The new policies and the historical pace of their application lead to ambitious targets for reducing the use of plastic. For years, international agencies have prioritized carbon footprint to address environmental effects. This broad approach to emissions narrows, with governments targeting the production, use/reuse and disposal of plastics, often using tax policy as ammunition.
Businesses need to follow the related tax proposals, but also need to understand the overriding objectives set out in order to have perspective on the likely tax disruptions.
Fiscal and financial functions need to consider “plastic taxes,” with many local governments and countries passing laws on items such as plastic bags, ranging from a tax on single-use bags to outright bans and simple. The corporate tax function has the ability to shield the business from risk, guide it to incentives, and align it with key consumer and investor trends.
Keep goals in sight
The world is facing a huge plastic pollution problem and governments are introducing new approaches to reduce it. A key measure is the “plastic tax”, which is applied by different jurisdictions at different rates, in different ways.
Despite global meetings and discussions, such as the COP26 conference, these taxes are still uncoordinated, and the tax functions of multinational corporations may face a challenge trying to keep pace with their potential risk exposure. Tax functions at all levels face a complex task in complying with a growing maze of laws. Plastic packaging taxes in the UK are the start. The effective dates for the new taxes in Italy and Spain are delayed but are expected to come into force in 2023. Poland and Sweden have announced that they will also implement new legislation. These seem to be just the beginning of such changes in Europe.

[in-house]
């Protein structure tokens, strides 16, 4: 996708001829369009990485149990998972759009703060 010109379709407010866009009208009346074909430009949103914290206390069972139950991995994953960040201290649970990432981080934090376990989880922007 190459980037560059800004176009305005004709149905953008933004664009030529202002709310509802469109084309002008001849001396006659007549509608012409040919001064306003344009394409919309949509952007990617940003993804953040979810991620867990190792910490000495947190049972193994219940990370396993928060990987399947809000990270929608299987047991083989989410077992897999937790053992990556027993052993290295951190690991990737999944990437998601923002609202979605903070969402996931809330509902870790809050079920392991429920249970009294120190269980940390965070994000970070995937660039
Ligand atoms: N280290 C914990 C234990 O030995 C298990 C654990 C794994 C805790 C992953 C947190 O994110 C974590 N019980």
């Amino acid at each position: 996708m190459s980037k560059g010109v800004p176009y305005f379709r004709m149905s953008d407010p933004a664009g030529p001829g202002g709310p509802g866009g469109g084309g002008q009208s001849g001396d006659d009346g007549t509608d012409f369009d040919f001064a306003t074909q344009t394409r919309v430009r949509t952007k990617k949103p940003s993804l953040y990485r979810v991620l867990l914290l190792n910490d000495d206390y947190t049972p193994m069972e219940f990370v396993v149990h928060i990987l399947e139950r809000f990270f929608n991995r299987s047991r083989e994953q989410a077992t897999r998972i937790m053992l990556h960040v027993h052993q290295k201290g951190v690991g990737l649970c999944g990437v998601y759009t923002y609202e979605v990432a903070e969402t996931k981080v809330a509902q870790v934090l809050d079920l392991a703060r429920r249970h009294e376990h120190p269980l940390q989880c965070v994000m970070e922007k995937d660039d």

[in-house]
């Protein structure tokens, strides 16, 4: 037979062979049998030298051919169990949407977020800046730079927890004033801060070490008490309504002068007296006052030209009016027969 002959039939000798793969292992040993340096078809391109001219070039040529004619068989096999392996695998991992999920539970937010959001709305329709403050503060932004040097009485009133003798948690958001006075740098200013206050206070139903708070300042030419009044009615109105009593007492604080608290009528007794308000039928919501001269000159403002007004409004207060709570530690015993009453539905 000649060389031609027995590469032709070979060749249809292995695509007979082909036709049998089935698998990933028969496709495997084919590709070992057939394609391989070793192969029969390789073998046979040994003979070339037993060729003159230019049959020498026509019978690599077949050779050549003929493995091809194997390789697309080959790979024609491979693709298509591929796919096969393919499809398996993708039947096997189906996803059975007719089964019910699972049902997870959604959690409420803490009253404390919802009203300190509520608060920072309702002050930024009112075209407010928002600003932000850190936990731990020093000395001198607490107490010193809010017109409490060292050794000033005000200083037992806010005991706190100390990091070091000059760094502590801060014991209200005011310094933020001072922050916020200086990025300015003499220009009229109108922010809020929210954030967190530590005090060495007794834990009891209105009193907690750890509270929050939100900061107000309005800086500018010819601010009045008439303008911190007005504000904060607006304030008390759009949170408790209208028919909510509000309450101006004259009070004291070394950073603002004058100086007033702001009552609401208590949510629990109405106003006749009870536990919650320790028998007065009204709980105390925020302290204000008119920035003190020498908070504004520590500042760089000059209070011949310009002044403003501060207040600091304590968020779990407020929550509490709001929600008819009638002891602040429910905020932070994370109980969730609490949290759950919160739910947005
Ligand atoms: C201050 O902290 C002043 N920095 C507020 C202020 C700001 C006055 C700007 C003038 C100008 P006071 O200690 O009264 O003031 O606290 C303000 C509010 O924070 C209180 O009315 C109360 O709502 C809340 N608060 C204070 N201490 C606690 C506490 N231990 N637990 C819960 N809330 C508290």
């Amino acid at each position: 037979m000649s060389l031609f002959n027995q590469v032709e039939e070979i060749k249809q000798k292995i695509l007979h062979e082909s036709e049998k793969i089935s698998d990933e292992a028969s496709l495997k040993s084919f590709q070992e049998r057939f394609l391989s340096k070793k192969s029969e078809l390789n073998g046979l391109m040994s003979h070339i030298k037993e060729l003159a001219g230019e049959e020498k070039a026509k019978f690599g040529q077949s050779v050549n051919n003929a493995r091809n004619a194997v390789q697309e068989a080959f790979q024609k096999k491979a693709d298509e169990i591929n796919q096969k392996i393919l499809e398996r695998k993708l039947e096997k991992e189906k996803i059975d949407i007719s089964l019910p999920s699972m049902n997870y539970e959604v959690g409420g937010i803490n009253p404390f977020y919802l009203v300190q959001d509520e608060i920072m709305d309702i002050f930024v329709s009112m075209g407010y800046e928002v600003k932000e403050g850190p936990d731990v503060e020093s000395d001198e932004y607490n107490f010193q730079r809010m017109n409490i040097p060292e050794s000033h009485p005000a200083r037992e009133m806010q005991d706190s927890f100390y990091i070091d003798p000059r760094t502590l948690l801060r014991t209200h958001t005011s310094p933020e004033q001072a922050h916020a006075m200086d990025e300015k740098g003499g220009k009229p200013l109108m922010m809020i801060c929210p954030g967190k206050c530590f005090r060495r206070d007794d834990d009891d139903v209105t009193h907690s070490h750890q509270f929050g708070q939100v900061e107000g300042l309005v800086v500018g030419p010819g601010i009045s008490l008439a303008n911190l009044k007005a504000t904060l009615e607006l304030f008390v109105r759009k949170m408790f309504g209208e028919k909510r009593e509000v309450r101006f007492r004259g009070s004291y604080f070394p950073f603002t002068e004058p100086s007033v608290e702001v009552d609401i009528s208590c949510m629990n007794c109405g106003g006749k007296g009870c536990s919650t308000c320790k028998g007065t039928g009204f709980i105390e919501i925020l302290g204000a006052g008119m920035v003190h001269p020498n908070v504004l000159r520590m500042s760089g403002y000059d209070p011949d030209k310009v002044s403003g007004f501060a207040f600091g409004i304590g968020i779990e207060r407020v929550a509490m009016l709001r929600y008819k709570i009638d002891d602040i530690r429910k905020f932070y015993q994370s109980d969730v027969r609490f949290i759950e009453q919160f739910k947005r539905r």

Each new rule has the ability to challenge traditional business operations and stems from goals set by international communities, countries and local jurisdictions. The European Commission’s strategy for plastics in a circular economy, for example, aims to make all plastic packaging reusable or recyclable by 2030. The EU will also require member states to produce drink bottles made of polyethylene terephthalate (PET) containing at least 25% recycled plastic. by 2025. This figure will increase to at least 30% by 2030.
The European “plastic tax” legislation at a glance:
Updated summary of EY webcast on plastics and packaging taxes
For example, one of the most progressive new taxes is the UK government’s plastic packaging tax, which promotes the use of recycled plastic rather than new plastic in packaging to stimulate increased levels of recycling and collection of plastic waste destined for landfill or incineration. . The UK’s proposed minimum recycling targets for six types of packaging, including plastic, equates to a recycling rate of almost 75% by 2030. According to UK government reports, the fees imposed by England for single-use plastics have reduced their use by more than 95% since 2015.
Each new environmental policy can mean both increased costs and operational headaches for businesses. All necessary organizational implications should be considered with engaged stakeholders ahead of 2022, when many taxes will come into force, but with government targets as a clue to future challenges.
In response, companies can innovate and attract consumers and investors with a stronger environmental, social and governance (ESG) policy. They can reduce the supply chain of plastic-heavy packaging in collaboration with industry partners.